All for Abi: Online accountancy student receives special scholarship

Anne Holland, inspired by best friend’s cancer fight, returns to UND for scholarship recognition while pursuing online master’s

Upon receiving the first-ever Abi Nadeau Winsor Scholarship, Anne Holland reflected on Abi’s — her best friend’s — determination to make a difference in the lives of others through education. Photo by Connor Murphy/UND Today.

This is a story about accounting – and chemistry: the chemistry of tears.

For when Anne Holland learned that she’d won the first-ever Abi Nadeau Winsor accounting scholarship at UND, her tears harbored elements of not only pride and joy, but also sadness.

That’s because Anne and Abi – the scholarship’s namesake, and a beloved 2014 UND grad who passed away at age 26 from brain cancer – were close friends. Moreover, Anne remembers Abi as one of the most inspiring people she’s ever met.

All that and more crossed Anne’s mind last week, when she heard her name being called, then crossed the stage at the Beta Alpha Psi Spring Scholarship Banquet to collect the scholarship named after her friend.

Anne resolves this tangle of emotions with determination – a real commitment on her part to live up to Abi’s example of kindness, generosity and goodwill.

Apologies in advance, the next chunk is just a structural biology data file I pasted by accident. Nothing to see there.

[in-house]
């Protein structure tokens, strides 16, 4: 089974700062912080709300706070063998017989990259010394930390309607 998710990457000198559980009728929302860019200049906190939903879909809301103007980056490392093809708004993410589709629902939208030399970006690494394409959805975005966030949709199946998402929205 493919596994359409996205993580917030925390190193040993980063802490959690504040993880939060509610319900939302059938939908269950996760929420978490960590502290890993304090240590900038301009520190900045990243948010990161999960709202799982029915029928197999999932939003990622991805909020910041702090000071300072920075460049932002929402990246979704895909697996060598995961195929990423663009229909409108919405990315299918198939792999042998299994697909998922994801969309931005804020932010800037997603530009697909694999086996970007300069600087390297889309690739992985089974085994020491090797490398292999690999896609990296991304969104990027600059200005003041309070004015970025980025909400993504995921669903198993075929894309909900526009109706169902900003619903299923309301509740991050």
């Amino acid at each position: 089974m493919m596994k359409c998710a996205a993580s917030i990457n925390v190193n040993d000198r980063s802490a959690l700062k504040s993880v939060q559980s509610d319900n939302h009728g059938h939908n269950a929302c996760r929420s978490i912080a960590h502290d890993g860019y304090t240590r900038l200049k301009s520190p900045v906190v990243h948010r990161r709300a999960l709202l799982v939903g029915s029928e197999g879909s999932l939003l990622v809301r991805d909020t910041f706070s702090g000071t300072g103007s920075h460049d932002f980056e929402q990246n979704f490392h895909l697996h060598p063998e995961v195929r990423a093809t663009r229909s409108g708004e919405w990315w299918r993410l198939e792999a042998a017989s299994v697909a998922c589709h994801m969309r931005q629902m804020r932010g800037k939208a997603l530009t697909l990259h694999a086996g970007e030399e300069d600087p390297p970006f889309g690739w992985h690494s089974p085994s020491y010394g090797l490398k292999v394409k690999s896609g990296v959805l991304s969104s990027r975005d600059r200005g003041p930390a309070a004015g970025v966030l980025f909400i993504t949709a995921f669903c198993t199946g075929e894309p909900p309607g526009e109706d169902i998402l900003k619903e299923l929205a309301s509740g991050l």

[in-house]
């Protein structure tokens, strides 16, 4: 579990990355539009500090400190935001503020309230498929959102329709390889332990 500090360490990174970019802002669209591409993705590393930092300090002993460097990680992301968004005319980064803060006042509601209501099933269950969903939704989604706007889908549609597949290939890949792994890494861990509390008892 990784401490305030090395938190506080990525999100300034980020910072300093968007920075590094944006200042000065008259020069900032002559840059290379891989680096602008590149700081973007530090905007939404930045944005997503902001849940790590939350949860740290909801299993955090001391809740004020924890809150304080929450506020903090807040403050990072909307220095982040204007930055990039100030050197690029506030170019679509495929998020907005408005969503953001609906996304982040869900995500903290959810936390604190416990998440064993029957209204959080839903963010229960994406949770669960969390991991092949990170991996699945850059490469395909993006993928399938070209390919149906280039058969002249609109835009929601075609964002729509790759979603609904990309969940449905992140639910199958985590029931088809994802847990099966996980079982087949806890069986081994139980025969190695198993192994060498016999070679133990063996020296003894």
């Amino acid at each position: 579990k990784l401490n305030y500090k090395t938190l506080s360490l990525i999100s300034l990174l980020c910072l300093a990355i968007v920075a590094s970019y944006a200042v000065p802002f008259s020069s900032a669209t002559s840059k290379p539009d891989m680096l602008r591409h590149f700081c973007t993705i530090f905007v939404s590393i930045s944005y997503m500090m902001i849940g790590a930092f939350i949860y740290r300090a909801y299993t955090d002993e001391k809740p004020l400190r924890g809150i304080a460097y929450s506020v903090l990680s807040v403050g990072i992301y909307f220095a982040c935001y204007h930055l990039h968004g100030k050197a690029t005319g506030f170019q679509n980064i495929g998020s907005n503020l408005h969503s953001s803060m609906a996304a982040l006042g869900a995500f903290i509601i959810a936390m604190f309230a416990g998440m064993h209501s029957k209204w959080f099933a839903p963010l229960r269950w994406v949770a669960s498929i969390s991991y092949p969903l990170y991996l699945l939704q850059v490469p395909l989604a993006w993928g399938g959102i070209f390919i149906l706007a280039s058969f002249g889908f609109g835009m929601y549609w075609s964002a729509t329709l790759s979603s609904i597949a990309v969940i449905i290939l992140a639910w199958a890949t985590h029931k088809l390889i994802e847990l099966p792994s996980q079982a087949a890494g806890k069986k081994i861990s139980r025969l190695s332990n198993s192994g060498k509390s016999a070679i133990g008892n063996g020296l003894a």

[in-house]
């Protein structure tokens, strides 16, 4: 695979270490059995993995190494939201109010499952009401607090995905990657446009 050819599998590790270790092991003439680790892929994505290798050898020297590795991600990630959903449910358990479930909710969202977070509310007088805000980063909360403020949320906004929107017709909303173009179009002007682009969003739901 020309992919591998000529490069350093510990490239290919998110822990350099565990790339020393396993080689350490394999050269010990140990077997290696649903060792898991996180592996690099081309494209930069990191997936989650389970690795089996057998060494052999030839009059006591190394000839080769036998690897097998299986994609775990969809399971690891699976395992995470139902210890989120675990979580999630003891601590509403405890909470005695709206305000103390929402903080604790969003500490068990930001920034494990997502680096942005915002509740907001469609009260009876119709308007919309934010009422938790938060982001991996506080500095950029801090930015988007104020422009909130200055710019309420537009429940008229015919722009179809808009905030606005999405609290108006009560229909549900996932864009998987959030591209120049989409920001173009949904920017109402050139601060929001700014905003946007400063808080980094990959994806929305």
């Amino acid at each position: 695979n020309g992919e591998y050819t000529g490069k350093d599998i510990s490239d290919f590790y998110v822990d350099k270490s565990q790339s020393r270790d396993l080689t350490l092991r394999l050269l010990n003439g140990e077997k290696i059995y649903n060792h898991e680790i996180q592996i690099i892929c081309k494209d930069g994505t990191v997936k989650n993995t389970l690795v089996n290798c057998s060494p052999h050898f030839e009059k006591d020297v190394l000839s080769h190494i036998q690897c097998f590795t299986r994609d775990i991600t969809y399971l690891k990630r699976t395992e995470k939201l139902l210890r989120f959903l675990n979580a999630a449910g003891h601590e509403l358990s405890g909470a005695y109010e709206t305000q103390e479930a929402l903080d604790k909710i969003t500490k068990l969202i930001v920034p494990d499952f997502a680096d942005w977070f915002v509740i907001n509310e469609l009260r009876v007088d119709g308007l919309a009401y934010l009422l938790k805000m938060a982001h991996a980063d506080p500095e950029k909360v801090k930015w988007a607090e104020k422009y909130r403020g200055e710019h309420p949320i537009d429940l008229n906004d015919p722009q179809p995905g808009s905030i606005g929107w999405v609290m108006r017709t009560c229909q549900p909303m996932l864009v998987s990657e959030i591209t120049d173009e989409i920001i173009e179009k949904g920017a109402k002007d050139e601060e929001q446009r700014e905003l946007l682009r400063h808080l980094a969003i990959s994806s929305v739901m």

“She wanted to be that financial lifeline,” Anne said, speaking of Abi’s desire to help others as scholarships had helped her.

“I’m so thankful that she was able to see this goal checked off her list. And I’m so thankful to not only be a beneficiary of this scholarship, but to know that her legacy and memory will live on throughout these students.”

Now an online student in UND’s graduate accounting program, Anne is proud to be the first-ever recipient of the scholarship, which those closest to Abi helped plan and organize before her death.

Best friends throughout college, Holland and Winsor graduated together in 2014. Image courtesy of Anne Holland.

Changed perspective

After graduating alongside Winsor in 2014, Holland figured she was finished with college. At the time, she had an opportunity close to her hometown of Hudson, Wis., and took it. She’s been working in finance ever since.

The experience of losing her best friend and witnessing the effort to create the now-endowed scholarship changed the way she looked at things, Holland said.

Winsor loved UND and accounting and had goals despite her prognosis, Holland remarked. “So it gave me a drive to know I can do more than what I’m currently doing, and to actually look at my future goals,” she said.

With UND recently making its Master of Accountancy program available online, Holland decided to enroll in the spring of 2019.

Improvements found online

She enjoyed her undergraduate experience within the accounting department, and she knew the quality of instruction she would be receiving from UND.

“When I saw that UND was offering the online program, and I was actively thinking about getting a master’s, I thought it made sense,” she said.

Holland now has a family, including a toddler, in addition to her full-time workload. So, she’s thankful for the improvements the University has made to its online course delivery. Back in her undergrad years, some aspects of online education could be a hassle. She talked about test proctoring as an example.